I love architects, and this is their space to wax eloquently. This summer in Pebble Beach, I toured the famous “Butterfly House” by Frank Wynkoop. When I saw the bench where the architect/owners’ son sat and watched many a sunset, I felt a harmony not just to the environment, but to him. That is exactly what great architectutal design creates. With Amazing Architects, we will feature regular blog essays from leading Dallas/Ft. Worth architects. We welcome Gary Olp, AIA, NCARD, LEED-AP of GGO Architects in the Meadows Building.
I’m standing in my office on a cold winter morning with a client for whom we are designing an energy optimized, environmentally responsible summer home that will be their permanent home when they retire. My clients, a couple, are an Electrical Engineer and a Dallas High School Teacher. They want a reasonable structure around 2,500 sq.ft. It is our mutual intention to build it affordably. It is also our intention to maximize comfort and by deliberate choice choose forms, massing and materials that will sublimate its appearance to the hillside in Colorado where it will reside.
As we are standing looking out the window, we can see an entire street of “traditional” homes that have roofs as tall again as the façade in dark gray or black asphalt shingles. They feature an amazing assortment of valleys, ridges, gables and hips on the street façade to provide “curb appeal”. As we look at these, we mutually acknowledge how very wrong our building practices have become. There are a few punched windows placed in the facade facing south, a nod to the rules of pseudo traditional pastiche. What’s worse is that these buildings do not look like they belong here and don’t touch our sensibility with anything, anything that speaks to what is special about this place.
To an architect, it’s just crazy.
The orientation of these homes is accidental: they face due south. If well designed, that could enhance the interiors with abundant natural light and warmth.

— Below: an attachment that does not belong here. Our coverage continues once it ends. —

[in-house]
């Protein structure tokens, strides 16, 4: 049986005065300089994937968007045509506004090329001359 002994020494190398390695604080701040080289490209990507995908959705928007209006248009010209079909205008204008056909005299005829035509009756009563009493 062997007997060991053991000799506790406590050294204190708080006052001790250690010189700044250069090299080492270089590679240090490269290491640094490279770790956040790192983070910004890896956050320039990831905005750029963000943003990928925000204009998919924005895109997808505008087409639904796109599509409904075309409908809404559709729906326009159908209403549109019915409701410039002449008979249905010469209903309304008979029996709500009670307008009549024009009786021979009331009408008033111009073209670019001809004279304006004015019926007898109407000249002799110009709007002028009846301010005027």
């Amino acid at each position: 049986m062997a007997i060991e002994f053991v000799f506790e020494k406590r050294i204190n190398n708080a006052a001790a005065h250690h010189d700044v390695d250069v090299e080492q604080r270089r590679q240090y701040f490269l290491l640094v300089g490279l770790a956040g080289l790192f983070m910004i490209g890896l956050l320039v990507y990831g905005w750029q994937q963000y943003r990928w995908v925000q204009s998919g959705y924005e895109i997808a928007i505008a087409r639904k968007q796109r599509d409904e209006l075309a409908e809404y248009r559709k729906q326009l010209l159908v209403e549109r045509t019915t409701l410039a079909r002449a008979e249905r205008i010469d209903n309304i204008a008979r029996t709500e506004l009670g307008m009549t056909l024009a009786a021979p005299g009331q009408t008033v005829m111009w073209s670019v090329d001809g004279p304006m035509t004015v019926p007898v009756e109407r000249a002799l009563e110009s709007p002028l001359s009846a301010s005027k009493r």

But unshaded and mindlessly placed as they are, they perform more like a lens driving a laser beam of intense Dallas sunlight, heat and glare directly into the interior spaces. In the summer months the interiors become hot and uncomfortable, exacerbated by large roofs collecting heat like an Easy Bake Oven. To maintain interior comfort, a tremendous amount of air conditioning is necessary. Air conditioning costs money and in Dallas during our sweltering summer, unconscious design results in exorbitantly high, unnecessary utility bills, not to mention the price trag on our environment.
It’s just crazy.
When we consume energy unconsciously, we all ignore or fail to consider the damage inflicted upon ourselves by the pollutant load expelled into our environment to extract, refine and burn the fossil fuels necessary to produce mature forms of energy. Environmentally responsible design is fundamentally conserving, and it doesn’t have to cost an inherited fortune to build.. The oft profited quote “Less is more,” has as much portent clarity concerning energy and environmental degradation as it does for aesthetic pursuits.
Beautiful design is a result of integrating client comfort and function with the regional climate. In North America that generally means most of the windows should face south. The should be grouped to allow the sun to wash in like a warm surf in the winter; in the summer, shielded from the intrusion of sun and unwanted heat, they yield to the cool shade found under a large Pecan tree. Coupled with a well-insulated enclosure this saves a lot of energy, and consequently energy.